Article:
How to measure the effectiveness of your security awareness training

7 minutes reading - Published on Oct 13, 2020 12:00:00 AM

Sustained behavior change

This is what Anouk Vermeeren, our senior learning consultant, considers the main point of Infosequre’s cybersecurity culture scan

The security awareness culture measuring tool is meant to be a sort of pulse-check of an organization. Unlike a standard test, it cannot be passed or failed, and instead relies on its results to give the company a better grasp of their standing and progress on their path to security awareness. 

“We want to help organizations measure their current culture, how people think about information security, what they think is important to their colleagues, to their manager, to themselves, and whether or not they’re able to work securely. It gives organizations a lot of insight on how they’re doing and how they can improve.” 

The culture scan measures 3 main parameters: people’s attitudes towards performing secure behavior, the norm in the organization and the control people have. The combination of these 3 factors is coupled with a set of open questions for each of them. “For example, if the attitude parameter is quite high compared to the control parameter, the employees think it’s important to behave securely, however they don’t have the ability to do so, or at least not as much as they would like to. From there we can reference the answers to the open questions in the control section, to get further insight as to why that may be.”

The process

The newest measuring tool has been in the works for a while now, a project helmed by Anouk herself with the aid of other Infosequre colleagues, built over many hours of research, trials and feedback runs. 

“We started from the theory of planned behavior. Based on it, we made a set of open questions and had a target group of people answer them. This gave us insight on the important subject to touch on in the culture scan and based on this investigation we developed a set of statements to be rated from completely disagree to completely agree. This next set was also tested on a wider range of people from varied backgrounds and then taken, along with their answers, through a series of statistical and analytical measurements, making sure the information is trustworthy and valid. Based on this we made a few final adjustments and had the end product.”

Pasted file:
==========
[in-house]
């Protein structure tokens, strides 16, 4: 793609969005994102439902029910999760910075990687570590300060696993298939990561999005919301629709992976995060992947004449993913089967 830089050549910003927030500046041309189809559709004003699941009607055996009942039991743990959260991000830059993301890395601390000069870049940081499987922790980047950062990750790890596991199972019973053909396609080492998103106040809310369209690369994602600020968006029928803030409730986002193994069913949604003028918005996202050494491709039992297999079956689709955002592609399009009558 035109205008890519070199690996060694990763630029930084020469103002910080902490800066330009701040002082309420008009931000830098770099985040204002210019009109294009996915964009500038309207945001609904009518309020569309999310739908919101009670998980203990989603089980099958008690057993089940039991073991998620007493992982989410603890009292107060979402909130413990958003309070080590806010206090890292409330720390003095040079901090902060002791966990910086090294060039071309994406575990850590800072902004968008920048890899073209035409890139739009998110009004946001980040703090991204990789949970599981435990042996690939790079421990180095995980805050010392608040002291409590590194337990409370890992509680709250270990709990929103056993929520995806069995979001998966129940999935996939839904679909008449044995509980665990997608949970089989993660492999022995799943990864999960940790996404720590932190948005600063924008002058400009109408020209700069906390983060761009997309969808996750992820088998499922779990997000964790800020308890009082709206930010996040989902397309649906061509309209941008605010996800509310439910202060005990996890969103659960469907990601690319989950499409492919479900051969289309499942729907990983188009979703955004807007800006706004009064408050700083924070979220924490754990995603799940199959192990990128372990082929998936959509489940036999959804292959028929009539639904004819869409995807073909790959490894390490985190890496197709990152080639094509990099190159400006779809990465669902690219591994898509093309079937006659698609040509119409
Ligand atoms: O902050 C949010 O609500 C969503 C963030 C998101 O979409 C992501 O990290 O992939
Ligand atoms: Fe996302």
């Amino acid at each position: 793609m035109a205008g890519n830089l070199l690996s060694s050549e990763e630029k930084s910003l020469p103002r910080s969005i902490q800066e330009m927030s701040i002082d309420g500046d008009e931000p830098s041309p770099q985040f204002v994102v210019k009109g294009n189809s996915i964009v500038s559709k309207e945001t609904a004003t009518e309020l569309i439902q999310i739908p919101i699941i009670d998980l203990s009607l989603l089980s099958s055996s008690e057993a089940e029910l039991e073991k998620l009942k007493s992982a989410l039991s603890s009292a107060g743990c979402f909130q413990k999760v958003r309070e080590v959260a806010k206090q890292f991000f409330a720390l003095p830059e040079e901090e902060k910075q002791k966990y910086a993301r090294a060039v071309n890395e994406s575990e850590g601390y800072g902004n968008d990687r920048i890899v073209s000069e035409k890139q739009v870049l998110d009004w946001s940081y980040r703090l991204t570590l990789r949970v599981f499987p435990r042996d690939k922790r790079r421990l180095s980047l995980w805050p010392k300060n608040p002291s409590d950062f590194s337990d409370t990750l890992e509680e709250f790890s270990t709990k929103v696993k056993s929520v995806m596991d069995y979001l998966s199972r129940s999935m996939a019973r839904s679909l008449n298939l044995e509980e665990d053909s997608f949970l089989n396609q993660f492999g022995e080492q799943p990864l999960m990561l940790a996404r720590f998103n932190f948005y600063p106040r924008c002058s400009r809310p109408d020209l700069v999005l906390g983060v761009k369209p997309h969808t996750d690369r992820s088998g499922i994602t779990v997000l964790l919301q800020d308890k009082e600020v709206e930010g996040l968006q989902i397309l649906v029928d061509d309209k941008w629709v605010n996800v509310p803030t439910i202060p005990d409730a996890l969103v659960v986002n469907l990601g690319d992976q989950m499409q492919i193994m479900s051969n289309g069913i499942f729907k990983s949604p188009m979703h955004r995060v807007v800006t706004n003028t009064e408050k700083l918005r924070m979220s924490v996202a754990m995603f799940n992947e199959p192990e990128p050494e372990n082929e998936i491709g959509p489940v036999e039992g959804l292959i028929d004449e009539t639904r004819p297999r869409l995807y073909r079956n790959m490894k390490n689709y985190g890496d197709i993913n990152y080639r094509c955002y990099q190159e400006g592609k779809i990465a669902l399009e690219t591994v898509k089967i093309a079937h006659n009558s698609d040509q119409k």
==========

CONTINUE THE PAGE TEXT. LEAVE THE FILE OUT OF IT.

A visually striking result

The end report is made in Microsoft Power Bi, which enables us to combine and measure results in countless ways, giving shape to a full dashboard. The results are visually represented in customizable graphs, sortable by department, age, position and other parameters related to the employee or to the measured behaviour.

On the dashboard there is also the option of viewing word clouds created from the open-ended questions, a feature Anouk is especially proud of. “You see all kinds of positive words! Even for us, and we’re not the company itself, is very encouraging to see that a lot of people mention the same things. It really gives an amazing visual perspective on the common ground the employees have.” 

The missing piece in the puzzle of security awareness

A security awareness program is a combination of many elements, each with its role to play on the road to the desired result. The cybersecurity culture scan fits perfectly in that puzzle.

“Measurable behavior change. That’s the ultimate goal of a good security awareness campaign: to achieve good, secure behavior. But you can’t measure that only by a knowledge test. Of course, it’s part of it, but just like doing a phishing simulation by itself is not enough, measuring only knowledge doesn’t give you the complete picture. The combination of parameters is worth a lot.”

“A lot of organizations start a security awareness campaign with the idea “we have to do something, we have to inform and educate our people” which we always say is very good. But this tool helps organizations to stop, look around, and take account of everything they have already. So it helps them a lot to not just start, but start smartly.”

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Published on Oct 13, 2020 12:00:00 AM
Oana Stefanescu

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